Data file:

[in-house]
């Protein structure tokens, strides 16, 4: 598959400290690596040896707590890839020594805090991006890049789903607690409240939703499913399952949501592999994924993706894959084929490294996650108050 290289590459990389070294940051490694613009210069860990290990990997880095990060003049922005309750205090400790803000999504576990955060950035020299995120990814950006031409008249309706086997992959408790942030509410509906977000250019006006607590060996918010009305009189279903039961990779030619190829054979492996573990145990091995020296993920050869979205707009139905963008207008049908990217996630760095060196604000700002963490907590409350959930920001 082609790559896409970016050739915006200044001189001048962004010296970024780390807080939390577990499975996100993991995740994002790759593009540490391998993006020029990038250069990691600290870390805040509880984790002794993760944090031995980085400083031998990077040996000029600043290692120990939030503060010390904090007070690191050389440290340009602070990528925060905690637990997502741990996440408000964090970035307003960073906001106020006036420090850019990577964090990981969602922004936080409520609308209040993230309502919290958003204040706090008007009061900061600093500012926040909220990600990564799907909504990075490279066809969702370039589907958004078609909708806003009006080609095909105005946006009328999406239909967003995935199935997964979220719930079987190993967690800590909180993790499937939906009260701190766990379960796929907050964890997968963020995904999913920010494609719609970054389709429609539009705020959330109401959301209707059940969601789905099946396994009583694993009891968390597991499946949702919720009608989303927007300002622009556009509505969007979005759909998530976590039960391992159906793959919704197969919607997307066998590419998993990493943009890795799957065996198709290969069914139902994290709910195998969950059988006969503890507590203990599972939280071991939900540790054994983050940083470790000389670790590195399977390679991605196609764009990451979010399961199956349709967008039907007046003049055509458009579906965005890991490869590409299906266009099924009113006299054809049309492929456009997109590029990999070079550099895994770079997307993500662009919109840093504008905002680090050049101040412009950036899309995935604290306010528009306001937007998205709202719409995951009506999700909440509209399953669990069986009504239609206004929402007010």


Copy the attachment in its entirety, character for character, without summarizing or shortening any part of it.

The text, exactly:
[in-house]
């Protein structure tokens, strides 16, 4: 598959400290690596040896707590890839020594805090991006890049789903607690409240939703499913399952949501592999994924993706894959084929490294996650108050 290289590459990389070294940051490694613009210069860990290990990997880095990060003049922005309750205090400790803000999504576990955060950035020299995120990814950006031409008249309706086997992959408790942030509410509906977000250019006006607590060996918010009305009189279903039961990779030619190829054979492996573990145990091995020296993920050869979205707009139905963008207008049908990217996630760095060196604000700002963490907590409350959930920001 082609790559896409970016050739915006200044001189001048962004010296970024780390807080939390577990499975996100993991995740994002790759593009540490391998993006020029990038250069990691600290870390805040509880984790002794993760944090031995980085400083031998990077040996000029600043290692120990939030503060010390904090007070690191050389440290340009602070990528925060905690637990997502741990996440408000964090970035307003960073906001106020006036420090850019990577964090990981969602922004936080409520609308209040993230309502919290958003204040706090008007009061900061600093500012926040909220990600990564799907909504990075490279066809969702370039589907958004078609909708806003009006080609095909105005946006009328999406239909967003995935199935997964979220719930079987190993967690800590909180993790499937939906009260701190766990379960796929907050964890997968963020995904999913920010494609719609970054389709429609539009705020959330109401959301209707059940969601789905099946396994009583694993009891968390597991499946949702919720009608989303927007300002622009556009509505969007979005759909998530976590039960391992159906793959919704197969919607997307066998590419998993990493943009890795799957065996198709290969069914139902994290709910195998969950059988006969503890507590203990599972939280071991939900540790054994983050940083470790000389670790590195399977390679991605196609764009990451979010399961199956349709967008039907007046003049055509458009579906965005890991490869590409299906266009099924009113006299054809049309492929456009997109590029990999070079550099895994770079997307993500662009919109840093504008905002680090050049101040412009950036899309995935604290306010528009306001937007998205709202719409995951009506999700909440509209399953669990069986009504239609206004929402007010």